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Dental Health and Teeth Grinding

Many people grind and clench their teeth. Medically referred to as bruxism, occasional teeth grinding does not typically cause harm. However, when teeth grinding occurs on a regular basis, it can damage the teeth and cause other oral health complications.

Why Do People Grind Their Teeth?

Although teeth grinding can be a byproduct of stress and anxiety, it often occurs during sleep and is most likely the result of an abnormal bite or crooked or missing teeth. Sleep disorders may also trigger teeth grinding (e.g., sleep apnea).

What are the Signs of Teeth Grinding?

Most people don’t know that they grind their teeth because grinding often occurs during sleep. However, a dull, constant headache or soreness in the jaw when you awake is an indication of bruxism. Sometimes, people learn that they grind their teeth from a loved one who may hear the grinding during the night.

If you are grinding your teeth, consult your dentist, and have your mouth and jaw examined for signs of bruxism, which include excessive wear on your teeth and tenderness of the jaw.

Why Is Teeth Grinding Harmful?

Sometimes, chronic teeth grinding can result in a fractured, loosened, or lost tooth. Also, chronic teeth grinding can wear teeth down to stumps. If any of these events happen, you may need bridges, crowns, root canals, implants, partial dentures, or even complete dentures to repair the damage.

Not only can severe grinding damage the teeth, but it can also result in tooth loss, affect your jaws, worsen or cause temporomandibular disorders and possibly even alter your face’s appearance.

What Can I Do to Stop Grinding My Teeth?

Talk to your dentists and get fitted for a mouth guard to protect your teeth from grinding as you sleep. However, if stress is the culprit of your teeth grinding, consult your dentist about options to alleviate stress. Participating in stress counseling, adopting an exercise program, working with a physical therapist, or using a prescription muscle relaxant are some of the possible options that may be useful. Also, if your teeth grinding is the result of a sleep disorder, treating the condition may reduce or eliminate the grinding.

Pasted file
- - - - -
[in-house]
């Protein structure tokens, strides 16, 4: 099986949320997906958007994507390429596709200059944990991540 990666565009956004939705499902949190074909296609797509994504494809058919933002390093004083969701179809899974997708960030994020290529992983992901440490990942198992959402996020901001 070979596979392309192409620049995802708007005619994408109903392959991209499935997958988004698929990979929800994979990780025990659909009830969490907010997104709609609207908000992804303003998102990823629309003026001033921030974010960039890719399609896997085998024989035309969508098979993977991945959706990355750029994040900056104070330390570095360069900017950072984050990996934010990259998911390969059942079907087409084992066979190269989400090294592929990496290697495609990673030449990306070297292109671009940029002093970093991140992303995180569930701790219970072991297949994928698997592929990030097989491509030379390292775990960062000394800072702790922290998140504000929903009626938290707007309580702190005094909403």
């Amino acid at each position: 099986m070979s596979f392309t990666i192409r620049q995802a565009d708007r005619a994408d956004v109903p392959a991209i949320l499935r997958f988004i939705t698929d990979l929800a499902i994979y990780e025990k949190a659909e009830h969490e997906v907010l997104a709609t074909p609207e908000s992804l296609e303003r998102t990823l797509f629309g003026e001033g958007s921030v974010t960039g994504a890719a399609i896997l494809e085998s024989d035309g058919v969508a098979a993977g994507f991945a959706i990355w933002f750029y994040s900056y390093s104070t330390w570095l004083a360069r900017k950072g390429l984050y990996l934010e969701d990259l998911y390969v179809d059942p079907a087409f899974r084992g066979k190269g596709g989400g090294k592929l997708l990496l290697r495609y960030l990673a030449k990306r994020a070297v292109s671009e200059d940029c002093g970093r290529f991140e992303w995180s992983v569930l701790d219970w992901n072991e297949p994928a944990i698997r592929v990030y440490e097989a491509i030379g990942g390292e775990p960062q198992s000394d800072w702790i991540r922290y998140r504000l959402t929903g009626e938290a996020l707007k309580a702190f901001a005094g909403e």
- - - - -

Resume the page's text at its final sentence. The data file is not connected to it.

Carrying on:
You might also consider trying some of the following suggestions:

  • Avoid or reduce the intake of foods and drinks that contain caffeine (e.g., chocolate, coffee, and some sodas).
  • Avoid alcohol consumption. Grinding may intensify after drinking alcohol.
  • Do not chew anything that is not edible (e.g., pens and pencils). Also, avoid chewing gum because it causes your jaw muscles to become accustomed to clenching, making you more susceptible to teeth grinding.
  • You should train yourself not to grind your teeth or clench your jaw. If you notice that you clench or grind during the day, position the tip of your tongue between your teeth. This practice trains your jaw muscles to relax.
  • Relax your jaw muscles at night by holding a warm washcloth against your cheek in front of your earlobe.

Aesthetic Dental Clinique wants you to enjoy healthy teeth for life. If you think you may be grinding your teeth, schedule an appointment and visit our family dental locations in Southfield or Detroit, Michigan.

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